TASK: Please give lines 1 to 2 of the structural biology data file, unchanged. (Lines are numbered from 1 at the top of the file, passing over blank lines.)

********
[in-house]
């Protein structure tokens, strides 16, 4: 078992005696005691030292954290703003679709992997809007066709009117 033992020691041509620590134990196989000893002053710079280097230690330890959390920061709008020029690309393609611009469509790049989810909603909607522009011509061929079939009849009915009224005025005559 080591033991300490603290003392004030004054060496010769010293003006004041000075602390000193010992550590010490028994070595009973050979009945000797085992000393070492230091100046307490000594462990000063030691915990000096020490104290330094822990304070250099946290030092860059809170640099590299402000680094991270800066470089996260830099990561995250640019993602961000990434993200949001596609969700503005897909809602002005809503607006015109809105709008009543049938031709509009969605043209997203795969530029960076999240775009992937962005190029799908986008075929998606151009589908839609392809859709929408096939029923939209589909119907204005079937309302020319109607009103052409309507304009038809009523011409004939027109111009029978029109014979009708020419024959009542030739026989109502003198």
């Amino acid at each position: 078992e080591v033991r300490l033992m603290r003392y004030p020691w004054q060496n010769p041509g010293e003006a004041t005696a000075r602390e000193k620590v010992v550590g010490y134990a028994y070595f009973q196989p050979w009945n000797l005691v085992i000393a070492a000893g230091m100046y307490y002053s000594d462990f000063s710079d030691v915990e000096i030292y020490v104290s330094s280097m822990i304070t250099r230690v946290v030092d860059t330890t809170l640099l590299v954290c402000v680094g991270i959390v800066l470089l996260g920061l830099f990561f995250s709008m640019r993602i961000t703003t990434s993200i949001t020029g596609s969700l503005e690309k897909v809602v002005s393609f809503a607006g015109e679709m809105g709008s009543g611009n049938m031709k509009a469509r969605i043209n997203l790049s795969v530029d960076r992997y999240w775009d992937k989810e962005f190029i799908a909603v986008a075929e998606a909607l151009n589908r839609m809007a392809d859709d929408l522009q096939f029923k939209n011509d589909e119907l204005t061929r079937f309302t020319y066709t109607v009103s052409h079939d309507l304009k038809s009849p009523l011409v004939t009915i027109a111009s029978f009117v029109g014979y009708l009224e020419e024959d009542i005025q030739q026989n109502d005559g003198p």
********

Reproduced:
[in-house]
């Protein structure tokens, strides 16, 4: 078992005696005691030292954290703003679709992997809007066709009117 033992020691041509620590134990196989000893002053710079280097230690330890959390920061709008020029690309393609611009469509790049989810909603909607522009011509061929079939009849009915009224005025005559 080591033991300490603290003392004030004054060496010769010293003006004041000075602390000193010992550590010490028994070595009973050979009945000797085992000393070492230091100046307490000594462990000063030691915990000096020490104290330094822990304070250099946290030092860059809170640099590299402000680094991270800066470089996260830099990561995250640019993602961000990434993200949001596609969700503005897909809602002005809503607006015109809105709008009543049938031709509009969605043209997203795969530029960076999240775009992937962005190029799908986008075929998606151009589908839609392809859709929408096939029923939209589909119907204005079937309302020319109607009103052409309507304009038809009523011409004939027109111009029978029109014979009708020419024959009542030739026989109502003198």